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  12. Taking a sick day yesterday to nurse some miasma of the neck that's gone on for weeks now, I was tempted to try my hand at FB's Real Toads challenge -- looked at the list, tried a few lines, saw the possibilities inherent in given the ingredients of a charm and then brewing it up. Thought about it enough to see how a random list can become a poem's underwiring -- then gave up. Reading this I couldn't have begun to guess it was a response to a list challenge, as finely woven as it is. Its like Gwydion lifted 23 drops from Cerridwen Poe's vat and whipped up a ripper of fire. Only a couple of places where a shorter or more succinct word than supplied by the prompt might have worked more ably. It shows how much the imagination loves limitation, where 23 words is better than a library, at least in the conceit of writing. (It still takes that library to put the resonance back into the written words.) It's mad and wicked and toasty. - Brendan

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    1. I seldom do list poems--I don't like borrowing other people's words, and the responses usually tend to all flow in one direction as suggested by the list, It was one of Karin's challenges like this at toads that got me thinking about a list of words as a skeleton one fleshes out, and taking it purely as an exercise, and in that way, it really is productive. I did have fun with this one--it was just suggestive enough to build on without boring on in an unavoidable drill, I thought. Sorry to hear you are suffering from a pain in the neck--maybe there's a small politician lodged there? Hope he leaves you in peace soon. Thanks for reading, B.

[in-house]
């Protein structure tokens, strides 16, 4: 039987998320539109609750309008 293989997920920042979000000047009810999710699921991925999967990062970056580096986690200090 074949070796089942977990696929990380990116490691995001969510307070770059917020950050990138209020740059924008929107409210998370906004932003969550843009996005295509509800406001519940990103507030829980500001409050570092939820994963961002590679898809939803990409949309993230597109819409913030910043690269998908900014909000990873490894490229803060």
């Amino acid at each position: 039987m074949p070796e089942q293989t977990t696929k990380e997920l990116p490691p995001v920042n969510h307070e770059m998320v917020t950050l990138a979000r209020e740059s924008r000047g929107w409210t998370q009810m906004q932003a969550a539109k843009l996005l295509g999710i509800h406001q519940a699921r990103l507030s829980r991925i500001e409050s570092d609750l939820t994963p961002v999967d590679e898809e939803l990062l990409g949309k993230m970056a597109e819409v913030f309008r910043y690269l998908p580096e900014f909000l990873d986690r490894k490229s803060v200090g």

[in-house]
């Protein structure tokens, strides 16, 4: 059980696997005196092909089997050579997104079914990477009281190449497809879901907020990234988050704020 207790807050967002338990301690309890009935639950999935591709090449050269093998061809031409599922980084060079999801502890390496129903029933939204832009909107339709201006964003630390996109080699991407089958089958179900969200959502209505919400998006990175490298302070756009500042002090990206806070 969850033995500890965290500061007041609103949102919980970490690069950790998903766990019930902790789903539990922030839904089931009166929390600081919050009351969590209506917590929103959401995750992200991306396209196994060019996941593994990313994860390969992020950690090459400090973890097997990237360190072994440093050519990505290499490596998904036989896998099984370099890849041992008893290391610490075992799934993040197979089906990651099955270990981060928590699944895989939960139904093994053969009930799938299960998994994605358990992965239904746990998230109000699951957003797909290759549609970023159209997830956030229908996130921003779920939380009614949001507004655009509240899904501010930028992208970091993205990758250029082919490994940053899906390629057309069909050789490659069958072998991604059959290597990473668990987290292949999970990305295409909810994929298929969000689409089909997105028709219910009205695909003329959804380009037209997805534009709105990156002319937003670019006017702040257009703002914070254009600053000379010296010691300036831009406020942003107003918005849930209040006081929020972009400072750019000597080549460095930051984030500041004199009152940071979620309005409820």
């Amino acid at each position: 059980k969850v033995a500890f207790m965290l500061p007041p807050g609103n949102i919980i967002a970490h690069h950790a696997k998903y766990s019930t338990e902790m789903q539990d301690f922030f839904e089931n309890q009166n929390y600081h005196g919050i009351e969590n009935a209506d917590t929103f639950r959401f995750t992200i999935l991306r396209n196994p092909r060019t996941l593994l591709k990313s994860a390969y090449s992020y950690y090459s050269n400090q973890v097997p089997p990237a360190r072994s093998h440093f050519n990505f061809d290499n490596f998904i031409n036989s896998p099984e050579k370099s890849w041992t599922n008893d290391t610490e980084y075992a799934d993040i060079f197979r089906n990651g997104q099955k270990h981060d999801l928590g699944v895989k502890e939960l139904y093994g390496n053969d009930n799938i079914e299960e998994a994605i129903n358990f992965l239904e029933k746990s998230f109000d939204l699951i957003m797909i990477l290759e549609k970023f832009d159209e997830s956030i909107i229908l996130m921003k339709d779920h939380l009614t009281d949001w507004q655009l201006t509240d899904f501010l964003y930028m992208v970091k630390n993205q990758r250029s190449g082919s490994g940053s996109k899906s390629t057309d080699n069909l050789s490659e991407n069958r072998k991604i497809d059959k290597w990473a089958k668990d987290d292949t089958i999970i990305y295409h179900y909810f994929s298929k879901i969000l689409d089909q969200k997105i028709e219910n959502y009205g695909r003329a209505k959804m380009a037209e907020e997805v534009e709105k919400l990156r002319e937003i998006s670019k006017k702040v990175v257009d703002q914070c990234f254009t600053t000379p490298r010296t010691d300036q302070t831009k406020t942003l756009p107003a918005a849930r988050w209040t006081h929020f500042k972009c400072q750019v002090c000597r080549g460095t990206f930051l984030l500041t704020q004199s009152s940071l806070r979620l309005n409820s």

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  13. Hi Hedge--on a weird device that I can''t see and about to rush out for something so will be blessedly brief--a fitting use of Poe as you have your own little The Raven here but instead of quothing nevermore, he quoths "more and more". The Corvidus is very funny in light of the crows, but also very wise, ans these women in the luxurie piles with theirs filled-up portmanteaus--I can't remember your word and am afraid to leave the comment for fear of losing on my device--the filled-up portmaneaus have the same greed as the magpie. I will have to read again--I couldn't listen to the music as I know there is much I've not followed--I But I can't helpf thinking a bit of old hippiedom and where it could lead with enough desire mixed in. I'm sorry if I'm completely off mark. Great use of a list--amazing really--though also it shows how a list from a single author could somehow be indelibly marked with their spice. Of course you make it your own. Must run. k. (Sorry for typos). I am using iPad but the screen is too far away right now for my poor eyes to make out what I type! Ha! k.